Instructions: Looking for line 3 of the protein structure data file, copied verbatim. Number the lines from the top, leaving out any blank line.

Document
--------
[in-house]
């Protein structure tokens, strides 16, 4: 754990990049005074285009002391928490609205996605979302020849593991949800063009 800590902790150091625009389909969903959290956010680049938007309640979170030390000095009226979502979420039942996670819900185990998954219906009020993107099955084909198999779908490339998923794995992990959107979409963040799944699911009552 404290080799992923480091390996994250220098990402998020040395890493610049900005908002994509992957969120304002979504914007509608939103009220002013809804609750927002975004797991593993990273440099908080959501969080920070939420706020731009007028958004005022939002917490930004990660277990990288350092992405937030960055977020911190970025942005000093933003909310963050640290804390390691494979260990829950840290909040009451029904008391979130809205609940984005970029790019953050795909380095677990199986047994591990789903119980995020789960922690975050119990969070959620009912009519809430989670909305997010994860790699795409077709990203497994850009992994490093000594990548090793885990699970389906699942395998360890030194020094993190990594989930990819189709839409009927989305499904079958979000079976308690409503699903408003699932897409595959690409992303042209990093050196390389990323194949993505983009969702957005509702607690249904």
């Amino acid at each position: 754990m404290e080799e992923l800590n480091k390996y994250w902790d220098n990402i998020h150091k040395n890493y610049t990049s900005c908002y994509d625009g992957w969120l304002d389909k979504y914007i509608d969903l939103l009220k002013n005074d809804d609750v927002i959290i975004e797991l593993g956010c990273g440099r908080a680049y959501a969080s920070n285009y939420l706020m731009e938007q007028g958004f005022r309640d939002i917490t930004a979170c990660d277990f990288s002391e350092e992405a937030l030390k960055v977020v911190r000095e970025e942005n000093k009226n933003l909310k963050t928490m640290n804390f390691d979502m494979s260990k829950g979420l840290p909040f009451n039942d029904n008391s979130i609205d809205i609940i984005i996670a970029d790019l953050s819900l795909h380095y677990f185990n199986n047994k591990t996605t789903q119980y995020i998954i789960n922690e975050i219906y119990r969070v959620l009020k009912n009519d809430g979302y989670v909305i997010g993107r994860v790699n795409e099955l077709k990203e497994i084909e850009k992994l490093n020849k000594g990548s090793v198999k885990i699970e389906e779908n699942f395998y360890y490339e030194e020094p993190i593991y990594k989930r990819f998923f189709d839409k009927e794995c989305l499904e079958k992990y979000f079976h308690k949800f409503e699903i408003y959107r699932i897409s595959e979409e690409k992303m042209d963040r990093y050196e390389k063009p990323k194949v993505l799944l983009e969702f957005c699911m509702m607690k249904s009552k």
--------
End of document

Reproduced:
């Amino acid at each position: 754990m404290e080799e992923l800590n480091k390996y994250w902790d220098n990402i998020h150091k040395n890493y610049t990049s900005c908002y994509d625009g992957w969120l304002d389909k979504y914007i509608d969903l939103l009220k002013n005074d809804d609750v927002i959290i975004e797991l593993g956010c990273g440099r908080a680049y959501a969080s920070n285009y939420l706020m731009e938007q007028g958004f005022r309640d939002i917490t930004a979170c990660d277990f990288s002391e350092e992405a937030l030390k960055v977020v911190r000095e970025e942005n000093k009226n933003l909310k963050t928490m640290n804390f390691d979502m494979s260990k829950g979420l840290p909040f009451n039942d029904n008391s979130i609205d809205i609940i984005i996670a970029d790019l953050s819900l795909h380095y677990f185990n199986n047994k591990t996605t789903q119980y995020i998954i789960n922690e975050i219906y119990r969070v959620l009020k009912n009519d809430g979302y989670v909305i997010g993107r994860v790699n795409e099955l077709k990203e497994i084909e850009k992994l490093n020849k000594g990548s090793v198999k885990i699970e389906e779908n699942f395998y360890y490339e030194e020094p993190i593991y990594k989930r990819f998923f189709d839409k009927e794995c989305l499904e079958k992990y979000f079976h308690k949800f409503e699903i408003y959107r699932i897409s595959e979409e690409k992303m042209d963040r990093y050196e390389k063009p990323k194949v993505l799944l983009e969702f957005c699911m509702m607690k249904s009552k």